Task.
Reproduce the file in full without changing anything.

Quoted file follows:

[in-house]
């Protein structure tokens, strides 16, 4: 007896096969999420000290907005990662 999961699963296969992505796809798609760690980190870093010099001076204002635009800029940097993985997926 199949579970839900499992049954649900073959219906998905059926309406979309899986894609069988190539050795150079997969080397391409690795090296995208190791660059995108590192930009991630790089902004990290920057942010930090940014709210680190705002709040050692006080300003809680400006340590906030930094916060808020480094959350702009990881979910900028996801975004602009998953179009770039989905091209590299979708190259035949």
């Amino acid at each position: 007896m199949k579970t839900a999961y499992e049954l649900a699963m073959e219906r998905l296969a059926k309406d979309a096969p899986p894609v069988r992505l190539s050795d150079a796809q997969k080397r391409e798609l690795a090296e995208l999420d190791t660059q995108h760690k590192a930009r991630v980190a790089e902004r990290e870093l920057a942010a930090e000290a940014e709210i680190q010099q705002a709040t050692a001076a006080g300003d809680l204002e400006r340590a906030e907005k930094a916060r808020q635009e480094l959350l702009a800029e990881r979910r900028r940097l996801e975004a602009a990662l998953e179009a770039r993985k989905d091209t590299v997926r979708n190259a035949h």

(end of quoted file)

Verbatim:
[in-house]
């Protein structure tokens, strides 16, 4: 007896096969999420000290907005990662 999961699963296969992505796809798609760690980190870093010099001076204002635009800029940097993985997926 199949579970839900499992049954649900073959219906998905059926309406979309899986894609069988190539050795150079997969080397391409690795090296995208190791660059995108590192930009991630790089902004990290920057942010930090940014709210680190705002709040050692006080300003809680400006340590906030930094916060808020480094959350702009990881979910900028996801975004602009998953179009770039989905091209590299979708190259035949």
């Amino acid at each position: 007896m199949k579970t839900a999961y499992e049954l649900a699963m073959e219906r998905l296969a059926k309406d979309a096969p899986p894609v069988r992505l190539s050795d150079a796809q997969k080397r391409e798609l690795a090296e995208l999420d190791t660059q995108h760690k590192a930009r991630v980190a790089e902004r990290e870093l920057a942010a930090e000290a940014e709210i680190q010099q705002a709040t050692a001076a006080g300003d809680l204002e400006r340590a906030e907005k930094a916060r808020q635009e480094l959350l702009a800029e990881r979910r900028r940097l996801e975004a602009a990662l998953e179009a770039r993985k989905d091209t590299v997926r979708n190259a035949h």